Mike Powell was a champion wrestler at Oak Park and River Forest High School. He came back to the school as head wrestling coach and built the struggling team into a statewide powerhouse. But now, personally, he's facing the toughest match of his life. Powell was diagnosed with polymyositis.
Chicago Tonight spoke with Dr. John Robinson, Interim Director of Rheumatology and Professor of Medicine and Microbiology at Loyola University Medical Center, to learn more about the disease. Excerpts:
What is polymyositis?
It’s an inflammatory disease of the muscles. It’s an autoimmune disease caused by patients’ own immune cells, lymphocytes, attacking their own muscle fibers, and killing them or making them necrotic.
How do you get it? Is it genetic?
It’s partially genetic, as all autoimmune diseases are. But polymyositis has not been shown to have a strong genetic component. Nobody knows the causes. There is some seasonality to it, where it may occur more often in the spring or fall. We are unsure about the triggers as to what causes it. There may be a virus present in the spring or fall that could be a trigger.
What are the symptoms?
You are going to lose muscle function and that will be manifested by progressive weakness, like trouble climbing stairs, trouble trying to brush your hair or brush your teeth. Usually, people notice things like they have trouble getting out of a chair or off a toilet seat. It becomes an effort.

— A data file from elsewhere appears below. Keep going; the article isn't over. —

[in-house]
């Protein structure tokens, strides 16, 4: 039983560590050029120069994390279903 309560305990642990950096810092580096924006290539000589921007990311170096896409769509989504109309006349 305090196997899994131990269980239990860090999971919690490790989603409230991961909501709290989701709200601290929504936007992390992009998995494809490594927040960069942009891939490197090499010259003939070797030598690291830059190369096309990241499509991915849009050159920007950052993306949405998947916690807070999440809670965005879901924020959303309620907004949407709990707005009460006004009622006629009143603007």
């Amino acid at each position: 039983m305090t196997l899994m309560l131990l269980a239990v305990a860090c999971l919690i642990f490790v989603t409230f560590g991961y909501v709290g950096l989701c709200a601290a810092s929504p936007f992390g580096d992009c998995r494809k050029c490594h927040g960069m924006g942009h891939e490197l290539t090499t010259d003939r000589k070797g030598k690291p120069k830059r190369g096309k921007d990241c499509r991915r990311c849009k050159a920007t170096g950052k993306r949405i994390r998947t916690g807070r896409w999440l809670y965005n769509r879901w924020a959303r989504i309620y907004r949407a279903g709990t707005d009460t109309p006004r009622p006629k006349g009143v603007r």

How is it diagnosed?
We do tests of muscle strength. We test the upper and lower extremity strength, and it will be pretty dramatically weakened. After the physical findings, we draw blood on the patient and there’s a certain muscle enzyme that will be elevated. Then, you do a biopsy of the muscle and you can actually see the lymphocytes attacking the muscle fibers.
How is the disease treated?
There’s a lot being discovered about the disease at this time. As a general rule, it is a controllable disease. It’s treated with corticosteroids, which are steroid hormones, and almost always, you add one drug with that so you don’t have to keep the patient on steroids for that long amount of time. The drug prevents the lymphocytes from attacking the muscle fibers. Then the muscles can regenerate with physical therapy.
In general, most patients will respond pretty well to medications. As a rule, it’s unusual for them to end up in a wheelchair. They usually will regain strength and do physical therapy. Unless they have a side effect of the medication, a vast majority can do well.
There’s a small percentage of these patients where the polymyositis is connected to the presence of malignancy. Once it’s diagnosed, further testing is done to rule out malignancy, especially in patients over age 50.
Watch Chicago Tonight at 7:00 pm to learn more about Mike Powell and his struggles.
The following video of former OPRF wrestler Ellis Coleman's "Flying Squirrel" Takedown went viral on YouTube. Coleman will wrestle on the U.S. Olympic Team this summer.